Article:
The tap legs go UP from the main line for a few inches so if there is any moisture in the air you leave it trapped in the main line - and eventually it'll work it's way to that drain leg at the far end. Then you go horizontal over to the wall, and drop down to your drop fittings.
Oh, and put another tee there with another butterfly drain valve on the drip-leg, so if any water gets that far it's stopped again. Water in your air is bad news.
If you have the money you use Copper pipe - but you build it the exact same way with the drip legs everywhere, and up-legs to leave the water behind. Except you can skip the tees, it's easy enough to cut in one and solder or braze the tap tee as needed. (No threading in place.)
I use Silver Braze on Copper for Air (or refrigerant) - that way your Plumber doesn't think it's a Water line he can tap into. Which can get exciting.
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Reply to
Bruce L. Bergman (munged human
How about PEX tubing? Karl
Reply to
kfvorwerk
Every once and a while a bit of clorine in the gene pool is useful.
Wes
Reply to
Wes
I'd rather see you use PEX. It's similar to the polyethylene tubing used for industrial controls, and the failure mode isn't nearly as nasty as PVC. And you still get the satisfaction of doing something that's not recommended.
Found in a google search for "pex compressed air:
"I sent an email to a company that supplies PEX (pexconnection.com) here is what he said when I asked about using PEX for compressed air in a hobby woodworking shop
" Air is routinely used for pressure testing PEX plumbing systems, and we use it here to distribute the air for our air compressor, so I would say that it should not be a problem for you to do that."
Then I asked about exposure to fluorescent lights in my shop. And his reply was: "For best results, you will most likely need to cover it. PEX should not be exposed to direct UV light for more than 30 days. I will say, however, that the PEX we are using (for water and air) is exposed to direct fluorescent light and indirect sunlight and is performing well. Still, the recommendation is that it not be exposed to UV light."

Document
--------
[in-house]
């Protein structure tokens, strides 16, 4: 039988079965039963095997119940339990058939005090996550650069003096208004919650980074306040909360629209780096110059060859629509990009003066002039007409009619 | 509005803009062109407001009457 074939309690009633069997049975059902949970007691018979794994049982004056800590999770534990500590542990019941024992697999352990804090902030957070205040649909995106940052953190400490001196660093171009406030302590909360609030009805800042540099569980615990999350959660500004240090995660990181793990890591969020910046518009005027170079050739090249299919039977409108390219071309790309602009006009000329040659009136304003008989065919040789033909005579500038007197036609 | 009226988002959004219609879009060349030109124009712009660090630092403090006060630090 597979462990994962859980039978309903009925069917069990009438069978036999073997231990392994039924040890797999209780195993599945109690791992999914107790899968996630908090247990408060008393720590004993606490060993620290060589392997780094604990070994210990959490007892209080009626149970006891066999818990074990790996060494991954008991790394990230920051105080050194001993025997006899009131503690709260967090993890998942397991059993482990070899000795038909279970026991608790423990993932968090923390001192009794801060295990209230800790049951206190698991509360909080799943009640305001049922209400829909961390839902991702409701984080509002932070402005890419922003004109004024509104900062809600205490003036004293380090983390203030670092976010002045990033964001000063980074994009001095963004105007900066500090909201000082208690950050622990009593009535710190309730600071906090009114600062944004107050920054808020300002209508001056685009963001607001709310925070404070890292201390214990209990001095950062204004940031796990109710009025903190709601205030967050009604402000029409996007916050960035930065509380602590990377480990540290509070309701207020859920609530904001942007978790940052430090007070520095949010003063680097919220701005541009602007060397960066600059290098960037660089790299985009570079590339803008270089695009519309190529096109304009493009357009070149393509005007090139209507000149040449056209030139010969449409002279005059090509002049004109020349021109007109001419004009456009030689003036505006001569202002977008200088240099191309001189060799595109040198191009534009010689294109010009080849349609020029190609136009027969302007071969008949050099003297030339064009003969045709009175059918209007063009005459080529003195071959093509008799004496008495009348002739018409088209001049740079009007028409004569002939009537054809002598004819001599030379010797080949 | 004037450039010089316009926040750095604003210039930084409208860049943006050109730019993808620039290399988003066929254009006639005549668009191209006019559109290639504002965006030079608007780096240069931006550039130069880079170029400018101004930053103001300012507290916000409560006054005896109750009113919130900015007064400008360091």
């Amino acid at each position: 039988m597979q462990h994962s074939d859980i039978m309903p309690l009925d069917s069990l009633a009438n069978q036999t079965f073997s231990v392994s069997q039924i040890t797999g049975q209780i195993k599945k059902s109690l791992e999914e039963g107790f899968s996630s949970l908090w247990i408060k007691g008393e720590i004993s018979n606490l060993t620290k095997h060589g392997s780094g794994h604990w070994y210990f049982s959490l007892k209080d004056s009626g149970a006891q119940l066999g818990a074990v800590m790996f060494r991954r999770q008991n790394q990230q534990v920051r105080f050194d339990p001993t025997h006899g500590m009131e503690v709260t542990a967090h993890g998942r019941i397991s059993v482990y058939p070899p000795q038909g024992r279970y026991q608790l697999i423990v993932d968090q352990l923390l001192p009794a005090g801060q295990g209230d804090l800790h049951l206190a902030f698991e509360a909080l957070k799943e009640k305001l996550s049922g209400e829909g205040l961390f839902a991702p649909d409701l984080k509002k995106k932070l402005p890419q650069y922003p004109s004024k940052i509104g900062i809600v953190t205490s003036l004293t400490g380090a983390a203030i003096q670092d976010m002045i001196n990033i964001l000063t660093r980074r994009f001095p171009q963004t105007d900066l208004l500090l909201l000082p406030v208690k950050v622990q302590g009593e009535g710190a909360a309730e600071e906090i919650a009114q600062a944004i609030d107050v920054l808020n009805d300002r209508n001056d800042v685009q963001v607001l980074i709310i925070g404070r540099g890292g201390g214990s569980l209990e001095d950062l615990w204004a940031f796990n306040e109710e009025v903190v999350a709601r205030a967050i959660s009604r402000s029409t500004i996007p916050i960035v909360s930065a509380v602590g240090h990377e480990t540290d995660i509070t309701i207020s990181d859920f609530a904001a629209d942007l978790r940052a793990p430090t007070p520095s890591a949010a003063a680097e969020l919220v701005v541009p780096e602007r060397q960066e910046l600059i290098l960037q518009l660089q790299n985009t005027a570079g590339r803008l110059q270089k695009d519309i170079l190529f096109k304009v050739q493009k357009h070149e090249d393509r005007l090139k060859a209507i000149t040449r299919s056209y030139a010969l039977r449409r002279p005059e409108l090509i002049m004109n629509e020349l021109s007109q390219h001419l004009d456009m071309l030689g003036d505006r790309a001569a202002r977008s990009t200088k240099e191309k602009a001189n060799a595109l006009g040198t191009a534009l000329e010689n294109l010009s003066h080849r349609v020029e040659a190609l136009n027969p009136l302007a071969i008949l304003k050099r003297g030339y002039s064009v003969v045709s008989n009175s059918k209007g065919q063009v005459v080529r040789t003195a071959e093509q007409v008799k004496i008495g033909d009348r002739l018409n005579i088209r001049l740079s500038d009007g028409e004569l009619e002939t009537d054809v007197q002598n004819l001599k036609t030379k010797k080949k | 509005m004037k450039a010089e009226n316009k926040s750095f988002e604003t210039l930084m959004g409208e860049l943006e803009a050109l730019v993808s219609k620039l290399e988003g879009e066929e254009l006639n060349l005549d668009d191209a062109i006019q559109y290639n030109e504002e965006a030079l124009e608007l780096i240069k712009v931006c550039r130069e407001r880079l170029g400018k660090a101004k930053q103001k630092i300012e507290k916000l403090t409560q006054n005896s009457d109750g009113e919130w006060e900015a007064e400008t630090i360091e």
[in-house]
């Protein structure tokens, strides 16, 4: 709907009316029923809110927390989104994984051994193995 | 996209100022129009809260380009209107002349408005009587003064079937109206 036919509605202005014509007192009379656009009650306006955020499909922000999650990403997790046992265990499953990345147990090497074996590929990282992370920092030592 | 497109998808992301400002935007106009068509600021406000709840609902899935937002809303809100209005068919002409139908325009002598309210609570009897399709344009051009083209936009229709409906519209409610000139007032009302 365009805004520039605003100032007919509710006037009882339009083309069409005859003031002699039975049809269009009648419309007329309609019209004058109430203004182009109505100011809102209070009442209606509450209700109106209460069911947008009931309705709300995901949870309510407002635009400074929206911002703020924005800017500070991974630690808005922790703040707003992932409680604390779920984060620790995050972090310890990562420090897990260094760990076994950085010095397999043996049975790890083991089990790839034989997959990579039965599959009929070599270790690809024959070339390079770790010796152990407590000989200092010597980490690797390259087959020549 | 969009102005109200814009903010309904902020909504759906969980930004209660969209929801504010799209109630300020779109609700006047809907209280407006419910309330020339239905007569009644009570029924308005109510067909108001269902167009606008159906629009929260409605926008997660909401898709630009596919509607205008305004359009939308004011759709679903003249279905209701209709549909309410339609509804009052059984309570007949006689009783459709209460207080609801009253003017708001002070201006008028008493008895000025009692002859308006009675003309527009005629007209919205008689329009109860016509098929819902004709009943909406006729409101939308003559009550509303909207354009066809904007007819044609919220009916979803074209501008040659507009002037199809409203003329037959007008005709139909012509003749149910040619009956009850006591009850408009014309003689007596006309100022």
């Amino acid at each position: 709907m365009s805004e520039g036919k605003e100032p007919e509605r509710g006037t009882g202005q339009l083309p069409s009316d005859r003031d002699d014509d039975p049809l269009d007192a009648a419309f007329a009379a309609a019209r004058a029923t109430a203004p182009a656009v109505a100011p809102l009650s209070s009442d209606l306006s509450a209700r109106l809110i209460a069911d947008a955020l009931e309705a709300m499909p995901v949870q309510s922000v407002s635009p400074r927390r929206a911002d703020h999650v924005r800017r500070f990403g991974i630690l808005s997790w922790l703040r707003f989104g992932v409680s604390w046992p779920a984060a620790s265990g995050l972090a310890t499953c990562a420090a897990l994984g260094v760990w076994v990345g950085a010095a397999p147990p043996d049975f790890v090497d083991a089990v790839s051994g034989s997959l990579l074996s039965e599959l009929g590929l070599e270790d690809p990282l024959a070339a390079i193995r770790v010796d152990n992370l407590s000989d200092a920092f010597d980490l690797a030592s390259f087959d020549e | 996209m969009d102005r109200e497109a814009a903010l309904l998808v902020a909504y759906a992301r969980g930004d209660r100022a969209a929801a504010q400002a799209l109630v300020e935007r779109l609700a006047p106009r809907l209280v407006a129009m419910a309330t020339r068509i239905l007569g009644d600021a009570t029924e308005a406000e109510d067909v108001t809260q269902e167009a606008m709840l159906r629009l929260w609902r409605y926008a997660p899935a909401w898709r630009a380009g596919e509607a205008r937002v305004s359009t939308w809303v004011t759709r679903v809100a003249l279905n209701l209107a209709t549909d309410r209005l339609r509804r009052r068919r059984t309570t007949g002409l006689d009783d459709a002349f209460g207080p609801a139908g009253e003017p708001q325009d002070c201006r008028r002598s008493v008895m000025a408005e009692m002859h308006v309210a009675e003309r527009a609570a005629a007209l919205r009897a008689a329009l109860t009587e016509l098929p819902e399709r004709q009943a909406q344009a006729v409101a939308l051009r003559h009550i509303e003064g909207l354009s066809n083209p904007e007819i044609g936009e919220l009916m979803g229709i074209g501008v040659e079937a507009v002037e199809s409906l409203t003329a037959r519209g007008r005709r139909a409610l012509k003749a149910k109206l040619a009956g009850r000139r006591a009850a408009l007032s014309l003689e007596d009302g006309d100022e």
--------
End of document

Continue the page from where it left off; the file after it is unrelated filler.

and...
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Reply to
Ned Simmons
I like the idea several have posted using PEX. There is also a PVC designed and rated for air
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Reply to
Ralph E Lindberg
NorthernTool is selling a "RapidAir" air distribution set with 1/2" nylon lines and push-to-connect fittings for well below the "list" price... it actually looks like it's priced cheap for what you get; but a person could piece together their own set-up, too.
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There must be a cheaper knock-off from HF also, according to RapidAir's website "Please be aware that Harbor Freight has copied the Rapidair system. This is not our product in their stores. We have had numerous phone calls about the poor quality of this system."
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Reply to
David Courtney
PEX is their way of trademarking XLPE - Crosslinked Polyethylene, perhaps with a Nylon scuff layer on the outside. They are using it for the chassis air brake hoses on new heavy trucks, so they've got to be fairly confident in it's reliability...
But that truck stuff is also colored different so it has a little UV resistance - I wouldn't just toss up plumbing grade PEX pipe.
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Reply to
Bruce L. Bergman (munged human
Black??? Gerry :-)} London, Canada
Reply to
Gerald Miller
Green is still available - generally used for OXYGEN.
Reply to
clare
And anybody who has never worked with PEX is in for a treat. Stuff is amazingly easy.
Reply to
J. Clarke